Hua Tai TeaEdit Company
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Recent Tasting Notes
My first cup of Bai Hao served to me 3 years ago was fantastic. Over the years I have slowly forgotten why I and everyone else in the world enjoyed this tea as much as we did. It got to the point that I rarely made myself a cup of Bai Hao. All of this changed for me when I was traveling in Taiwan with a friend.
This Bai Hao tea ended up being one of the best uncovered gems of the trip. We literally just stumbled up the shop selling it and made the purchase based on the way the dry leaves looked and smelled.
Dry Leaves: Wu se cha; 5 color tea, is a name that definitely best describes the dry look. The leaves look pristine, the way they curl around each other and clump together. There are different hughes of dark red, bordering on brown with some grey tips thrown in.
Infusion: The infusion liqueur is a deep red. The smell is so sweet- both a tropical sweetness and a malty sweetness.
Taste: The taste is very similar to a nice smooth, bold, and rich chinese black tea. But there are more layers than just that. Buried beneath the malty flavor lies a tropical pineapple paired with black pepper qualities.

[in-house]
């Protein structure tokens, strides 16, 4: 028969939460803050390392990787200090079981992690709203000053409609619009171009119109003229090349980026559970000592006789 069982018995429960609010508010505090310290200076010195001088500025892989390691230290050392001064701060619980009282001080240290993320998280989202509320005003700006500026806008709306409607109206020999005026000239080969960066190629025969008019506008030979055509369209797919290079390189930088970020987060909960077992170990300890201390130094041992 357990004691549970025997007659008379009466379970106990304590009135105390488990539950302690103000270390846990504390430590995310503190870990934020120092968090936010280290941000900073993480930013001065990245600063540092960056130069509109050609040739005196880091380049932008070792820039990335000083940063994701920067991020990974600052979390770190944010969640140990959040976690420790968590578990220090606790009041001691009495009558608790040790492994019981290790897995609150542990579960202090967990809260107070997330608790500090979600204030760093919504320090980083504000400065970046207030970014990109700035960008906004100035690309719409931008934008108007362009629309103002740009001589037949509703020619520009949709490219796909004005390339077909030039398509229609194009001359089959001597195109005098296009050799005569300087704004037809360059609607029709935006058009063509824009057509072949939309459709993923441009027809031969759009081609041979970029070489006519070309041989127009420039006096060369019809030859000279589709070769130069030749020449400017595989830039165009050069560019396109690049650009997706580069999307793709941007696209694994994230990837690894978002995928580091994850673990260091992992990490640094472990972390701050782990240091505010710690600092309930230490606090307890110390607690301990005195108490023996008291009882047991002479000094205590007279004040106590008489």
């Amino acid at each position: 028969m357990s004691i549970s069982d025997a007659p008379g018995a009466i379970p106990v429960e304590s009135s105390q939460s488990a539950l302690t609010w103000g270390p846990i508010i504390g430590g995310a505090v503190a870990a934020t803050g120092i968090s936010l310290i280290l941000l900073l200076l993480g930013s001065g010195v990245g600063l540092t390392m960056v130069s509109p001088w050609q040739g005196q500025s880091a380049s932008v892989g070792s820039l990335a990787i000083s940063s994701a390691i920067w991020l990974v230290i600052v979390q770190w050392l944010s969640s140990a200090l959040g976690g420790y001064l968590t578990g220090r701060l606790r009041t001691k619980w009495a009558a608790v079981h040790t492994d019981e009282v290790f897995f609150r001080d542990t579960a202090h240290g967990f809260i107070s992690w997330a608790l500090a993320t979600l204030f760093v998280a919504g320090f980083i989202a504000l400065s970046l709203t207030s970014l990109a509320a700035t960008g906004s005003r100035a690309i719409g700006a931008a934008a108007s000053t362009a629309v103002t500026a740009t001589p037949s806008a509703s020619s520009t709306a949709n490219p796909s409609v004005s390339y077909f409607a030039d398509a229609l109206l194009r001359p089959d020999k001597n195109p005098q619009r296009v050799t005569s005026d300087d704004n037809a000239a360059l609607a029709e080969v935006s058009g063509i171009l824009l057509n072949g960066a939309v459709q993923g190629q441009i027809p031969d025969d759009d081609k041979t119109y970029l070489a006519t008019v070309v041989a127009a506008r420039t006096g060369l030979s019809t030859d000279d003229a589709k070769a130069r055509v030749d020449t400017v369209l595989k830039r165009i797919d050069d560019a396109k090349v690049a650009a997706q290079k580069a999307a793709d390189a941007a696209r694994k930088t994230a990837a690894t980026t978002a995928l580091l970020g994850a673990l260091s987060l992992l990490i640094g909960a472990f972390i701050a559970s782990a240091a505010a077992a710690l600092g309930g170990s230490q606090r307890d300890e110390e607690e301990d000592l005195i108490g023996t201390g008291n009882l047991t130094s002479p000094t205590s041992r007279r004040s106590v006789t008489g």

Simply one of the most remarkable teas I’ve ever tasted. It’s easy to forget why Bai Hao is so well-known when I haven’t had it in a while. I infused this tea in a (rather generic) yixing-style pot, probably about 220ml in size. We were filming the infusions as a ceremony and so the timing was a little rushed at times and overlong at others. Once I even poured the infusion back into the pot and re-poured it to get a pouring shot! Absolutely every time was a meditative experience. The honey-rich flavor jolts you out of your thoughts for just a moment and you remember why life is great.